U.S. government officials are telling evacuees arriving home from Wuhan, China, not to think of quarantine as being under arrest, but rather as an exclusive, all expense paid, two-week vacation in a four star Air Force Base. Two flights arrived Wednesday and two more are planned.
Quarantine doesn’t need to be a drag
Passengers of the January 29 rescue flight out of Wuhan were asked to remain in “voluntary” quarantine for a mere 72 hours. When one of them tried to leave, the whole group found out that they are locked down at California’s March Air Force Base, whether they like it or not. Stuck there for the entire two-week viral incubation period. Since they don’t have a choice, they decided to make the best of it.
Jarred Evans likes to start his day with a jog around the runway. A handful of other guests wander around the grounds on a sunny California morning. After his run, Evans plans to work from his hotel room on the laptop the government happily had shipped to him. There are Zumba and kickboxing classes for those so inclined.
In total, 195 people are housed on the base, in a hotel they have all to themselves. They’re supplied with food and necessities, along with the twice-a-day courtesy health screenings. In general most of the guests tend to keep to themselves. “Everyone is doing pretty fine. People understand that the quarantine is necessary,” Evans relates. “The CDC is doing a good job keeping us busy and giving us all that we need.”
More rescue flights
On Wednesday, two chartered jets touched down on U.S. soil, loaded with another 350 of the most vulnerable American citizens, All the evacuees were living in the Wuhan “epicenter” of the 2019-nCoV outbreak. Two more planes are expected this week. After that, anyone still in the Wuhan vicinity is on their own.
Wednesday’s flights, chartered by the State Department, both landed at Travis Air Force Base, also in California. One of them refueled and headed off to Miramar Marine Corps Air Station in San Diego. Reuters news reports, “KGO television showed video of people in white coverall suits getting off the plane in the predawn darkness.”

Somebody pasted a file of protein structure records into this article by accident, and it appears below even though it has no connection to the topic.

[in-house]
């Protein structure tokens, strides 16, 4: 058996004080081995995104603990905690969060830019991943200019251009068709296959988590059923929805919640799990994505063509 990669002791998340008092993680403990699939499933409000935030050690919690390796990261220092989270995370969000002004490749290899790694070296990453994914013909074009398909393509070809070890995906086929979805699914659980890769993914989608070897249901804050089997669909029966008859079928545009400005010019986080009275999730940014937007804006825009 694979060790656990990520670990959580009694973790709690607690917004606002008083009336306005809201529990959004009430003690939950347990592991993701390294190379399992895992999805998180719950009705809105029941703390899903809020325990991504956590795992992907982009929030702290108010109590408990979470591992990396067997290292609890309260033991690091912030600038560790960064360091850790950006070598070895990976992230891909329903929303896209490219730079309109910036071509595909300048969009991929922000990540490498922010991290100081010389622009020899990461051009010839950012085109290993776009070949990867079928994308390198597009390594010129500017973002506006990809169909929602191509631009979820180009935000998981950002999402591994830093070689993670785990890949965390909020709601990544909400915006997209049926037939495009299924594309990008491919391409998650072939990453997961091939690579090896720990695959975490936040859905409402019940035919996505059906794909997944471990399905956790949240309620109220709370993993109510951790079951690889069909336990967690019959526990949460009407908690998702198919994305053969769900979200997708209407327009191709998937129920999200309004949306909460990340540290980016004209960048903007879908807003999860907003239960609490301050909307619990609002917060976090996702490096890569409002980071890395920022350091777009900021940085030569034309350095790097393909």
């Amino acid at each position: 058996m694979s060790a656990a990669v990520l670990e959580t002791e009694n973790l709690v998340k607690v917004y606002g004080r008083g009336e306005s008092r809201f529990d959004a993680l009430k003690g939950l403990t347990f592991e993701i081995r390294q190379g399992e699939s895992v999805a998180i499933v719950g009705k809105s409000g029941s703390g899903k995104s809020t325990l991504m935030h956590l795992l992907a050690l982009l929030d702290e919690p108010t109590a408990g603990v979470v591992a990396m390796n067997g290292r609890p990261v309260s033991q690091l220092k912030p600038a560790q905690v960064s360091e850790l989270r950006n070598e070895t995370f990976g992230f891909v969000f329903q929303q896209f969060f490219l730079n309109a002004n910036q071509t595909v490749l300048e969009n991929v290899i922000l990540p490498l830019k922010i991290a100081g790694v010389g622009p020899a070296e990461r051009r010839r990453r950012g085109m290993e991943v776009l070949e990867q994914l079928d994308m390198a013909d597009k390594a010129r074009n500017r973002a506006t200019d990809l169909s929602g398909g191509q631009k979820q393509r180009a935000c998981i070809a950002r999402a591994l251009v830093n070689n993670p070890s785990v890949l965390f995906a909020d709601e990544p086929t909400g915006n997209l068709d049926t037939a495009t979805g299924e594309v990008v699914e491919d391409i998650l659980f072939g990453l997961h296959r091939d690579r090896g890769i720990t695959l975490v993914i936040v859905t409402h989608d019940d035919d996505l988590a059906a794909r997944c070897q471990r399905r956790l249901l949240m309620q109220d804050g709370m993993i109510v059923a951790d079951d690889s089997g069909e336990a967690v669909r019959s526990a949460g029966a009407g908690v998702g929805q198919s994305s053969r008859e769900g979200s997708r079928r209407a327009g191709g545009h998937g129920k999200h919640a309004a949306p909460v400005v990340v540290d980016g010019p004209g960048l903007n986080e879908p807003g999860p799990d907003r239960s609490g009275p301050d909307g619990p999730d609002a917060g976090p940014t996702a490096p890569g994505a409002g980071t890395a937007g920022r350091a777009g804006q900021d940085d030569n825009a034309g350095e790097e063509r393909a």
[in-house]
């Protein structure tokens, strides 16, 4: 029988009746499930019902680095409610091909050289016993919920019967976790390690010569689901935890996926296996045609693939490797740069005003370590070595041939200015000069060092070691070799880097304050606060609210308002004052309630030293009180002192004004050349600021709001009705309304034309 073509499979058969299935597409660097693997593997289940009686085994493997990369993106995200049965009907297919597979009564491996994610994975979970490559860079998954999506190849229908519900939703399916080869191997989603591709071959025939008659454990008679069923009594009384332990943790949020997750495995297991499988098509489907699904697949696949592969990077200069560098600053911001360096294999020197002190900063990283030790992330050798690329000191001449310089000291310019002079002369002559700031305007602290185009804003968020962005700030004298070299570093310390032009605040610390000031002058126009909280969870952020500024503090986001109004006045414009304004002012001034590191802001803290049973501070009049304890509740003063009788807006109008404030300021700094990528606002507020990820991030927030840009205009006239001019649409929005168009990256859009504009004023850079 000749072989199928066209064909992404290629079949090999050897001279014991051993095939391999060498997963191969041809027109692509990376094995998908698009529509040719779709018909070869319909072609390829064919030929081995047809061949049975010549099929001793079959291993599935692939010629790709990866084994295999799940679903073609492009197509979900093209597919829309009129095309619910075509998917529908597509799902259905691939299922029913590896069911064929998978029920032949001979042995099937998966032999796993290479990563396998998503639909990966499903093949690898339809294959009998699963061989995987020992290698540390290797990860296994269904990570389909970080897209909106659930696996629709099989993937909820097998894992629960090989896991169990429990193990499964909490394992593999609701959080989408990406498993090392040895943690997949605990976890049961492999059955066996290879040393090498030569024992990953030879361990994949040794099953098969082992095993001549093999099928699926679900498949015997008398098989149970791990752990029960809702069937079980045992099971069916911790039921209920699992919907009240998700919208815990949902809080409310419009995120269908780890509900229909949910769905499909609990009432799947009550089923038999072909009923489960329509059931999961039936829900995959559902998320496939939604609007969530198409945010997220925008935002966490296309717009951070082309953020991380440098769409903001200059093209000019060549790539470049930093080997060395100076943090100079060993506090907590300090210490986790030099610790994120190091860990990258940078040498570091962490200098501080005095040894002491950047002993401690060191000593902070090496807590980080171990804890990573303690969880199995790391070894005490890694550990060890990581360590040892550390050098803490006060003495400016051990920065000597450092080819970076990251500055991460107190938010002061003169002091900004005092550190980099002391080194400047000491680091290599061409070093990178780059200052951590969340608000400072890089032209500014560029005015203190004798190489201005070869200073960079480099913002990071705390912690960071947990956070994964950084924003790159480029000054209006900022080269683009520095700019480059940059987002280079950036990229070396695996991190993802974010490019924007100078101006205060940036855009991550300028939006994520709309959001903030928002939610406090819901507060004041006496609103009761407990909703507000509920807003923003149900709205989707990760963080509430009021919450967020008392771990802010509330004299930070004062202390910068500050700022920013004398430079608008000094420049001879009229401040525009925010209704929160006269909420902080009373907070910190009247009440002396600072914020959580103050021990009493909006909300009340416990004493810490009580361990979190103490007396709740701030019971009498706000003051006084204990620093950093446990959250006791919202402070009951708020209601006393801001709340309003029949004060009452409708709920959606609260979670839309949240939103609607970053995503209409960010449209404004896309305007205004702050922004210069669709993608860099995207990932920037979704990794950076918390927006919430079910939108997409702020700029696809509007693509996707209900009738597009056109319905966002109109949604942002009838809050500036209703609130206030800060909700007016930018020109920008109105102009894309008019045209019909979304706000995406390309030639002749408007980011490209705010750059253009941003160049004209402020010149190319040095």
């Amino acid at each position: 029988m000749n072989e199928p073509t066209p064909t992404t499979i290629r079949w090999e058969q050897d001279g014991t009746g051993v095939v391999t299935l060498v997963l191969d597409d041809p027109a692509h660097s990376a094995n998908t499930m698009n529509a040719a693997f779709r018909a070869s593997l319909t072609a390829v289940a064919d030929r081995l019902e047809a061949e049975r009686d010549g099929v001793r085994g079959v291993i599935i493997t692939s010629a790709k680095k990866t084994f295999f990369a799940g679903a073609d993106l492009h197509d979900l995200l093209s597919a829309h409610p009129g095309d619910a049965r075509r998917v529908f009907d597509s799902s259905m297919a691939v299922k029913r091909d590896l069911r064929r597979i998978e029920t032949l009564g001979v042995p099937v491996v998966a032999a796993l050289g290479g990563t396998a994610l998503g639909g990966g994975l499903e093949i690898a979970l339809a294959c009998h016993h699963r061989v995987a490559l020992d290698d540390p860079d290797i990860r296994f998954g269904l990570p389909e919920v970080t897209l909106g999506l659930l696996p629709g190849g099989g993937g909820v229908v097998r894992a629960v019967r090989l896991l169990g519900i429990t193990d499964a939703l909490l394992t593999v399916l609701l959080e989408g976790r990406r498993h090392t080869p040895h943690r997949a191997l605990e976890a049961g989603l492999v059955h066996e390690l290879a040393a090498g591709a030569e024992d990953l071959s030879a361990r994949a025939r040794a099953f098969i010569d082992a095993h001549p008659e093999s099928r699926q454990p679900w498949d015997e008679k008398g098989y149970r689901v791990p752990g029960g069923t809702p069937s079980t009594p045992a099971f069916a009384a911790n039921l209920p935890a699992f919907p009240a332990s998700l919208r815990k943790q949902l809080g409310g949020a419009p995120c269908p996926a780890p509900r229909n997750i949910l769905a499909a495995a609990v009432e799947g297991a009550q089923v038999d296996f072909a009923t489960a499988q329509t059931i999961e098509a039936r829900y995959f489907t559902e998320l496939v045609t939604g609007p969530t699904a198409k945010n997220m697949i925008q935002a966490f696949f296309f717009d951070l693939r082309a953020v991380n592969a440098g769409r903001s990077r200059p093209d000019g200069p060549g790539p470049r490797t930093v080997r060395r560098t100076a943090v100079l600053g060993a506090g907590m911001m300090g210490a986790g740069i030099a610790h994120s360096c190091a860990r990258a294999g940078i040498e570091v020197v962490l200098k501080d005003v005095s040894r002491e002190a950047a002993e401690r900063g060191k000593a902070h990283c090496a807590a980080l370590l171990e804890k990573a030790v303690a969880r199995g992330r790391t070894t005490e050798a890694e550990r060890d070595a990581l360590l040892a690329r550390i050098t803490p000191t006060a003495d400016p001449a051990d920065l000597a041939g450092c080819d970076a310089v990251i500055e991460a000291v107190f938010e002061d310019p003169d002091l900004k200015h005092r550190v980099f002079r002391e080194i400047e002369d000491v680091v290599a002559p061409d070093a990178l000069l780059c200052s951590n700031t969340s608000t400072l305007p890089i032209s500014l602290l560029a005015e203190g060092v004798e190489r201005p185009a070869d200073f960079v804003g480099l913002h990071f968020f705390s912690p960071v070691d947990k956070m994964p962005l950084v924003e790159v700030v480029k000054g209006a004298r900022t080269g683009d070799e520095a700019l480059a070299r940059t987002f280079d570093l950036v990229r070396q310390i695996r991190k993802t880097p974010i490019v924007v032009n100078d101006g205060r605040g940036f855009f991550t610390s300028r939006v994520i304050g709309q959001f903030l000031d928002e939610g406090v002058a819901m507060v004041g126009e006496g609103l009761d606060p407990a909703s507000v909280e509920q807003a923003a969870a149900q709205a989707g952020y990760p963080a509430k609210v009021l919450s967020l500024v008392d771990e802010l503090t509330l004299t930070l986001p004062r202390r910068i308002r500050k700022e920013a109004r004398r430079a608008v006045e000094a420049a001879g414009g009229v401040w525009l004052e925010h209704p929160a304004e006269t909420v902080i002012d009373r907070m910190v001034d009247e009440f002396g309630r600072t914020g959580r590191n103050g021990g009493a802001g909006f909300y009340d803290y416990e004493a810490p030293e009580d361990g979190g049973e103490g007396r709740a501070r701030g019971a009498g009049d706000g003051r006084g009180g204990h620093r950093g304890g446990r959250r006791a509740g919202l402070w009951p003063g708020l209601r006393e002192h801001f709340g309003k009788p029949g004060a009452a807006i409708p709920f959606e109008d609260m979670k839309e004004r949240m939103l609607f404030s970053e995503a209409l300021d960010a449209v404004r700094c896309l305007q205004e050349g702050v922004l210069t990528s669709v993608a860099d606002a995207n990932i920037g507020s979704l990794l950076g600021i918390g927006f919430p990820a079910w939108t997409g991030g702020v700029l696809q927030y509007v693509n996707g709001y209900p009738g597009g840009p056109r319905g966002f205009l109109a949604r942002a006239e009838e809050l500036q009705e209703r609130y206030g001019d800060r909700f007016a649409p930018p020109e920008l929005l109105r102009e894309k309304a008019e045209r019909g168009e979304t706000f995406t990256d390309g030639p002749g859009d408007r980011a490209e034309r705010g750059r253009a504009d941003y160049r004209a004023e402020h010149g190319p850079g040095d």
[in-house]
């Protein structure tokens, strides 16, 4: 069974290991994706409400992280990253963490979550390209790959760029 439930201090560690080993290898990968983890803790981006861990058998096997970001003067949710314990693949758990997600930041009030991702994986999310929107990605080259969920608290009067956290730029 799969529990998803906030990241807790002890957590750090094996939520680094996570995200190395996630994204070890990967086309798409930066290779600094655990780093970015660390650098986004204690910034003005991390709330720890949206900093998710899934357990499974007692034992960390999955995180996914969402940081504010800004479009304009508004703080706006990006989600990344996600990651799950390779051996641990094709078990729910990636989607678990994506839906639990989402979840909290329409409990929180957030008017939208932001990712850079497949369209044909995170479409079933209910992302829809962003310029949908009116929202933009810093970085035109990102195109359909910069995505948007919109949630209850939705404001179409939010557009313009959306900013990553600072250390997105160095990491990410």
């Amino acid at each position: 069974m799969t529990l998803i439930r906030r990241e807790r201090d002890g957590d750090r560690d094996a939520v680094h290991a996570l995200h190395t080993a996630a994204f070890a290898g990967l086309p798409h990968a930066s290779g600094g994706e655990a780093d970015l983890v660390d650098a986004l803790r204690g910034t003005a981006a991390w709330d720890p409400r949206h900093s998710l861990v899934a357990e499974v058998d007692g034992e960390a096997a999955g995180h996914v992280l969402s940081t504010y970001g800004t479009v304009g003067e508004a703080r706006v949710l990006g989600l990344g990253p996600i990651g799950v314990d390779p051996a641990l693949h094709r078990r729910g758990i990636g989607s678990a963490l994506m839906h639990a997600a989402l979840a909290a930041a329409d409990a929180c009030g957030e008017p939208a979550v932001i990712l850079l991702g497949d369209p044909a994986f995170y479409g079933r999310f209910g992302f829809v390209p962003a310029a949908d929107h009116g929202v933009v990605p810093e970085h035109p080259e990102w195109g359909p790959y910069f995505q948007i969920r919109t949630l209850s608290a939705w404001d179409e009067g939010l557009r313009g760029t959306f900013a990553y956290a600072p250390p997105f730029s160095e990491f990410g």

The missions later this week are expected to house Americans at Lackland Air Force Base in San Antonio, Texas and Eppley Airfield in Omaha, Nebraska. “The State Department does not anticipate chartering any flights after this week,” said a State Department official.
Wuhan is a ‘ghost town’
Ken Burnett of San Diego awaits his wife and two young children, who were on one of Wednesday’s flights. The family was “holed up in a high-rise apartment for about two weeks in Wuhan, which was virtually shut down because of the outbreak.”
Jarred Evans says much the same thing, when he left Wuhan, “there was no panic. There were no cars on the road. No people outside. There was nothing. It’s still a ghost town.” He has stayed in touch with friends in Wuhan since he left. “Wuhan was chaotic. But now, most people stay inside their homes, hoping their stockpiles of food and supplies will get them through the worst of it.”
the most recent figures show 24,631 cases worldwide with 11 in the United States. So far, there have been 494 total deaths from the virus which seems to be linked to bioweapon labs in the Wuhan area. A Harvard University biochemistry professor was recently arrested for lying about his connections to Wuhan.